Everyone has a favorite snack or quick lunch that they munch on in the office. But you should think carefully about your choice before your next snack break. We want a snack that will keep us going until the next meal, and we want it to be tasty. But, at the same time, we don’t want to alienate our colleagues or have to scrape salsa off our keyboard.
An office is a social space you share with your workmates; it is simply good manners to think about them when you choose your snack. If you are new to an office, find out if there is a “Snacks Code of Conduct” in operation.
If one of your co-workers insists on eating snacks or food that you find offensive, think about introducing such a code in your workplace. It’s the small things that drive us nuts. (In fact, nuts are on this list). Here are ten not safe for the office snacks.
10 So Long Smelly Sandwiches
Boiled eggs have their place at the breakfast table, but you shouldn’t eat them in the office. A boiled egg and tuna sandwich might be a quick, easily prepared snack, but your co-workers will probably not thank you for eating it. Tuna has quite a strong smell, but mix it with boiled egg, and you have a combination that will ensure that your co-workers will steer clear of your desk. Unless that is what you are going for.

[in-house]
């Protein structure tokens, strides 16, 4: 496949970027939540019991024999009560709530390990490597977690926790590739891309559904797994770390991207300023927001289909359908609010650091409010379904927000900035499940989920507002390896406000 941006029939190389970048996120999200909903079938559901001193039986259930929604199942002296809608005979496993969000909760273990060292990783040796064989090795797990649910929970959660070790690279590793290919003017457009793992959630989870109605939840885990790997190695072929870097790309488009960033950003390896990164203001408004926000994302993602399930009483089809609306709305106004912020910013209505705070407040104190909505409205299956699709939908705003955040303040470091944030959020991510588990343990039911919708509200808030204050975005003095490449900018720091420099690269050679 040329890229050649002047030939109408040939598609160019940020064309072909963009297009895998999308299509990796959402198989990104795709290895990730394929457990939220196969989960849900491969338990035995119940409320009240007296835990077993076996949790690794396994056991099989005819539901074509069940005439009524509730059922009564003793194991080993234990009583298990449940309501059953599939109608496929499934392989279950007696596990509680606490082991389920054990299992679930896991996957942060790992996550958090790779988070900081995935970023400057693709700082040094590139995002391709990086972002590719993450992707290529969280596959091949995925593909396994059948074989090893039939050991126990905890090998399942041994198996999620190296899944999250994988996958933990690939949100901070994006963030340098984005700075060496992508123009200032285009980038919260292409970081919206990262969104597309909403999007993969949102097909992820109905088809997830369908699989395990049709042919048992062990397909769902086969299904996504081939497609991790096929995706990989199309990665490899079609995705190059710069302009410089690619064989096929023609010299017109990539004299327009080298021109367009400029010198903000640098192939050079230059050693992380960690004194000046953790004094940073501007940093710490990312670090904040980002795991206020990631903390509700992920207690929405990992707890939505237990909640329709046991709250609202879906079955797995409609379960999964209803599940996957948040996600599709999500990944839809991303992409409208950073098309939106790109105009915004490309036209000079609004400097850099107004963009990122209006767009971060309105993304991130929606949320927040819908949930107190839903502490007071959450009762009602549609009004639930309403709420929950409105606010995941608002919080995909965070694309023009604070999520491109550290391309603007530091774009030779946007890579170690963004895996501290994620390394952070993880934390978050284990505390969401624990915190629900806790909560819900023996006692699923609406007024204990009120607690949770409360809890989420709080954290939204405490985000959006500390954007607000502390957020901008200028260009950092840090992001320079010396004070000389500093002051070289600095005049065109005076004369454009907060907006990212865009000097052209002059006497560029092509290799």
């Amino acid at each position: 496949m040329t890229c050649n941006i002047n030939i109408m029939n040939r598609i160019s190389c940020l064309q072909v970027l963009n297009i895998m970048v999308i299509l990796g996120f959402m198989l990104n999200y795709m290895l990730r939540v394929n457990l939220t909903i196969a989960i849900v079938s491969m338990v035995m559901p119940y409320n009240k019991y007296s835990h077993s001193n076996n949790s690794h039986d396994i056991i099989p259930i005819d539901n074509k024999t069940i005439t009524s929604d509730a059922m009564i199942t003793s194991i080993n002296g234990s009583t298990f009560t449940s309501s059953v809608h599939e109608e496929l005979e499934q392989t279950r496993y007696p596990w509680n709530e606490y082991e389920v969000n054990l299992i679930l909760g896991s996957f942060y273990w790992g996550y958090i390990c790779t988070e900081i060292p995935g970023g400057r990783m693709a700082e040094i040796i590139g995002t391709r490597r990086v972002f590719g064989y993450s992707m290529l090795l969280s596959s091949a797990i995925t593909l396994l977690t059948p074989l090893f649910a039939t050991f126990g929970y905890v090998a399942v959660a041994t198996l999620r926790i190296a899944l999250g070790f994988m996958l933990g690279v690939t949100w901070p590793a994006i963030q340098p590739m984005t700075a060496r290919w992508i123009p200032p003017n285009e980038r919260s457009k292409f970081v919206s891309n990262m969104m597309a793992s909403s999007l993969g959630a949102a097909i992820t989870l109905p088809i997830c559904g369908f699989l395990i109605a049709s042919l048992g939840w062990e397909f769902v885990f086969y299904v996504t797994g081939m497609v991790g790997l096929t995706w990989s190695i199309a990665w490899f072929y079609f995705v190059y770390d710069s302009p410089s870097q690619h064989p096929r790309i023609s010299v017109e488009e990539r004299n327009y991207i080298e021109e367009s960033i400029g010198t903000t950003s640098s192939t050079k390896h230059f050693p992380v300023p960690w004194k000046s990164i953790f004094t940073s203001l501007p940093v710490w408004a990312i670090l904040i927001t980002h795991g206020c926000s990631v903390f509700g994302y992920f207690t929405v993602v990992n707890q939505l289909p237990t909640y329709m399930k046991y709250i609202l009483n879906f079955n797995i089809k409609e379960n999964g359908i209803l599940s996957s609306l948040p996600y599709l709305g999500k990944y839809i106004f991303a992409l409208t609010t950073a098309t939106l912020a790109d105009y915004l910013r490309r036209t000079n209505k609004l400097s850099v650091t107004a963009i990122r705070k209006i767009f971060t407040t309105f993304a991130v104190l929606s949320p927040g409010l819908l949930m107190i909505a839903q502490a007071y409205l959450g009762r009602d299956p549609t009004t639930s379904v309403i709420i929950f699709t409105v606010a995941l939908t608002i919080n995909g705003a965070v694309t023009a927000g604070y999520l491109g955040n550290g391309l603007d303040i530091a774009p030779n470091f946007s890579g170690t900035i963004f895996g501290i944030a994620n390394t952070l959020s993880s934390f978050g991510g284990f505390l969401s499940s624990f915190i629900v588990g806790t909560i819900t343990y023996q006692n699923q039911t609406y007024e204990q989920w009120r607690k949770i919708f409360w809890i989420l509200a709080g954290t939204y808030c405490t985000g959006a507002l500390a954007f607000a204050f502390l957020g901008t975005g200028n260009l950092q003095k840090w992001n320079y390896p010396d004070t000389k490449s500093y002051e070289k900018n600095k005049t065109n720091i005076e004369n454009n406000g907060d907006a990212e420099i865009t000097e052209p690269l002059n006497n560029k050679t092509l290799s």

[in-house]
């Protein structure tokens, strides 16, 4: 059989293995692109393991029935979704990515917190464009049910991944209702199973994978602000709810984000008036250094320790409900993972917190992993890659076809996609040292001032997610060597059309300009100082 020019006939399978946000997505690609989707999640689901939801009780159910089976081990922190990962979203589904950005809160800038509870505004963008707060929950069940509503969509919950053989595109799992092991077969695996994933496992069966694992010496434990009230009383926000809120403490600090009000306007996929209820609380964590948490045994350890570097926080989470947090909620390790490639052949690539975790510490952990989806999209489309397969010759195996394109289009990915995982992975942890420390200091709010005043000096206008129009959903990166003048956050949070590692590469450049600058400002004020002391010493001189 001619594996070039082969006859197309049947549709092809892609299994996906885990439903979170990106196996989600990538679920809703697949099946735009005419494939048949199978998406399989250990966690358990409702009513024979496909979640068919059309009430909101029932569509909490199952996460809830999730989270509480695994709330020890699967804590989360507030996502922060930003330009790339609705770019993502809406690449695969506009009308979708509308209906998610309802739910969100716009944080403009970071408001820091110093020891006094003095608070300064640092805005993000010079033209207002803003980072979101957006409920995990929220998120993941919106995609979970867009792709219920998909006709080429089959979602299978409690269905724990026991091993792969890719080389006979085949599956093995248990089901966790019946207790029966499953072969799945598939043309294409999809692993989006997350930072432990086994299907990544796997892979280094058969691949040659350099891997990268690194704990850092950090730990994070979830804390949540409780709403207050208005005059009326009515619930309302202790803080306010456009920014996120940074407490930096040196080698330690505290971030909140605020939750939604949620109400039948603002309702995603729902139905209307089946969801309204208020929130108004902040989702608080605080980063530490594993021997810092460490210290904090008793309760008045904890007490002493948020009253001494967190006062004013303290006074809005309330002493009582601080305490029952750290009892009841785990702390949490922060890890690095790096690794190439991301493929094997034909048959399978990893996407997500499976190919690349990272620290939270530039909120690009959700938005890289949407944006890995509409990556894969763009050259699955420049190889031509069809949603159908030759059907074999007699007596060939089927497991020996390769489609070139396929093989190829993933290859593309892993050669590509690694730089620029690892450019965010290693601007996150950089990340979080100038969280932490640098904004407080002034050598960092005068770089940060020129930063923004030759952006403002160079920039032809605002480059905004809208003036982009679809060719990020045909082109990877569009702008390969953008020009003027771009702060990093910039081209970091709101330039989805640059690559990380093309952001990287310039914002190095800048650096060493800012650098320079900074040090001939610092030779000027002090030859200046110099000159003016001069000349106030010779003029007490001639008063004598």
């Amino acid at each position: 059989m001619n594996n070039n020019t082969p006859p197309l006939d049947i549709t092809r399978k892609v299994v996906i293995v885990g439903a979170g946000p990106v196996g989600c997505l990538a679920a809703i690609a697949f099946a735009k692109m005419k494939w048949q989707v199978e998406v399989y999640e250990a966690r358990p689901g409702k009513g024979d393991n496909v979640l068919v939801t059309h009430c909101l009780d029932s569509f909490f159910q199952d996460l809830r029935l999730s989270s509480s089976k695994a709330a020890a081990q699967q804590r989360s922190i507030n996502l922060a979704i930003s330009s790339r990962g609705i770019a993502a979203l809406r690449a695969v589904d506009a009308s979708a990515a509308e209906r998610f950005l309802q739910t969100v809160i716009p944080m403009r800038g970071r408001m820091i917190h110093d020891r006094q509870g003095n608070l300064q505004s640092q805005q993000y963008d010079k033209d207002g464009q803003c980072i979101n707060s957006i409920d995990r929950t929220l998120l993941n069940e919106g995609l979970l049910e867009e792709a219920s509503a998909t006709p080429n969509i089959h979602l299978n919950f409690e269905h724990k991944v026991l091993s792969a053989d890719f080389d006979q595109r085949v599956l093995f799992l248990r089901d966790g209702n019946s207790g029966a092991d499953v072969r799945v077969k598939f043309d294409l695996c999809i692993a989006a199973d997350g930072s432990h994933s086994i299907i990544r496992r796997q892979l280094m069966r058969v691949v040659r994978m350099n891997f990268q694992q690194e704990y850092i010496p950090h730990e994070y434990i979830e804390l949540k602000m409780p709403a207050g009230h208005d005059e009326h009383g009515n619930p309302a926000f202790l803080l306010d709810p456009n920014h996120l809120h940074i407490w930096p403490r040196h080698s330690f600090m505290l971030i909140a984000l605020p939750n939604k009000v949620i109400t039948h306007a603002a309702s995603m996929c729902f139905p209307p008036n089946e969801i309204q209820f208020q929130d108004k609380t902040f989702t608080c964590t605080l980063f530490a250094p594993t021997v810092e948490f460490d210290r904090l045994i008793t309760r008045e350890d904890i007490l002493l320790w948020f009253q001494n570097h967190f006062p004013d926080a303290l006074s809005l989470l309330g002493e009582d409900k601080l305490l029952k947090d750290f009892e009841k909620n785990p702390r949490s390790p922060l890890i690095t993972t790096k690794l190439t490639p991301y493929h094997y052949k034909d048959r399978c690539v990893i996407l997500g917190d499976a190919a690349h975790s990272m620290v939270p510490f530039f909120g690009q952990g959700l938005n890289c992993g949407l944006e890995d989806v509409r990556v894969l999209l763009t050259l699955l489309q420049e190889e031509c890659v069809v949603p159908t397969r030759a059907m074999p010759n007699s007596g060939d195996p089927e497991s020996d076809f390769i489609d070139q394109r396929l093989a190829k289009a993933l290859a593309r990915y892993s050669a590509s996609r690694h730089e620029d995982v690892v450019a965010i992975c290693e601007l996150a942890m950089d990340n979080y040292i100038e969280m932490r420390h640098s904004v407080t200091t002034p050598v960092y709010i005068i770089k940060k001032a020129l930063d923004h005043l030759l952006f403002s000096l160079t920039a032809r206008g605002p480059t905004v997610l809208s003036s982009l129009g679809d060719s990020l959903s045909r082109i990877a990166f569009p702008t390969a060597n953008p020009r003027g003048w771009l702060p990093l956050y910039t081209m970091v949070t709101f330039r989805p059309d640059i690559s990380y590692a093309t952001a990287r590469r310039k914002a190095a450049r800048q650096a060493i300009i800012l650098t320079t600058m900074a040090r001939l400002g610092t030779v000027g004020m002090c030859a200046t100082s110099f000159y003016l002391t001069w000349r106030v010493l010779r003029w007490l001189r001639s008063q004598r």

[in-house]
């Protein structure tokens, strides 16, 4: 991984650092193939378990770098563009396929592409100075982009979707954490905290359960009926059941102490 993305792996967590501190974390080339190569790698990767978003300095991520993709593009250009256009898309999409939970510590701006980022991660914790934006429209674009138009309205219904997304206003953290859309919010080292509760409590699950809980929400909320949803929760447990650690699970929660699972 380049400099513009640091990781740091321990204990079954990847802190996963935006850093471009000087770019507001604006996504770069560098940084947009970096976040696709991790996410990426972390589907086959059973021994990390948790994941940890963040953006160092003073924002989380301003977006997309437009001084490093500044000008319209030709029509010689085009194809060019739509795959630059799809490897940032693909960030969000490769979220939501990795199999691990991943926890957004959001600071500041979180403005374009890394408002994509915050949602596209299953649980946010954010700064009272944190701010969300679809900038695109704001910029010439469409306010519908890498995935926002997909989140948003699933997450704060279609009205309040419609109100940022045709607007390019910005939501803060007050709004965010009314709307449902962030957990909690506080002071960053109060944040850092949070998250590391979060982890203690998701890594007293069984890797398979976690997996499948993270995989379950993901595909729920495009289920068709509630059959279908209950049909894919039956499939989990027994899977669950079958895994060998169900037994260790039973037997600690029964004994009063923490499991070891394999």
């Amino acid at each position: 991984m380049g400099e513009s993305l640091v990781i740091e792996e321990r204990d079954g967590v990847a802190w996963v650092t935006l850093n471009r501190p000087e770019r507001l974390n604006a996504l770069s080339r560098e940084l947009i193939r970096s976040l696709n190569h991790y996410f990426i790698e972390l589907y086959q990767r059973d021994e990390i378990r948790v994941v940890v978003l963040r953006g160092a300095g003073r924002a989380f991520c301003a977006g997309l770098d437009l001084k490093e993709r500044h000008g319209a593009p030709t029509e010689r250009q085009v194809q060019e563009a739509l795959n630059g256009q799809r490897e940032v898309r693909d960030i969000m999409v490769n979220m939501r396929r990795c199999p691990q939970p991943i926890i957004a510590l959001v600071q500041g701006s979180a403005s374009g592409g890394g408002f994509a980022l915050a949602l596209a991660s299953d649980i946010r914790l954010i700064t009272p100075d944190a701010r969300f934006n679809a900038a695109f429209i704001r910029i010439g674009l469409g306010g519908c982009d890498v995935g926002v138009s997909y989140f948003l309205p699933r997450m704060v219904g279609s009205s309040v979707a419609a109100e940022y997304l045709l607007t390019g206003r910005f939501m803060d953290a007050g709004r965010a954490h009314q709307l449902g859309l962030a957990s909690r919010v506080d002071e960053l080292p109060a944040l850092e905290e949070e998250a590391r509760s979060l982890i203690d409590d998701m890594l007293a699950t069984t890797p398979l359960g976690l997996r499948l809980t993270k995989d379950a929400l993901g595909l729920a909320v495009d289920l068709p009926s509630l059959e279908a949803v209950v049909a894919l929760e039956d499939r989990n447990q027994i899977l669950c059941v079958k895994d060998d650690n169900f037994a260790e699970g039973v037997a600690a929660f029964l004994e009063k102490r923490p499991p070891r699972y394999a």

What’s happening with your boiled egg is that iron in the yolk reacts with sulfur in the white, creating that noxious bad egg smell. This only occurs if the egg has been overcooked and the yolk is yellow. A perfectly cooked boiled egg has a deep orange yolk and doesn’t smell.
There is a lively debate online about the smelliest ingredient in a boiled egg and tuna sandwich. For me, the boiled egg would win out every time, but there is strong support for tuna. Perhaps it’s best to avoid tuna sandwiches altogether.
9 Avoid the “Popcorn” Button
Oh, Orville Redenbacker. You’ve done too many offices dirty. This hot, crunchy, buttery delight is perfect for movie theaters, but it doesn’t belong in the office! First of all, no matter how careful you are, popcorn gets everywhere. You’ll find grease smudges on the keyboard, popcorn down your shirt, and kernels stuck between your front teeth.
But hang on… there’s more.
While a microwave might seem simple to use, somehow, people still screw it up. Have you ever actually used a microwave where the popcorn button was accurately timed? When you accidentally leave that bag of “Butter Lovers” in too long, that extra minute can leave your office smelling like burned popcorn for the next millennium.
8 Don’t Be Shellfish
You have to be very careful with shellfish. Shellfish accumulate heavy metals, which are passed on to you when you eat them. Many people are allergic, so tell your colleagues that your salad contains shellfish if you share it.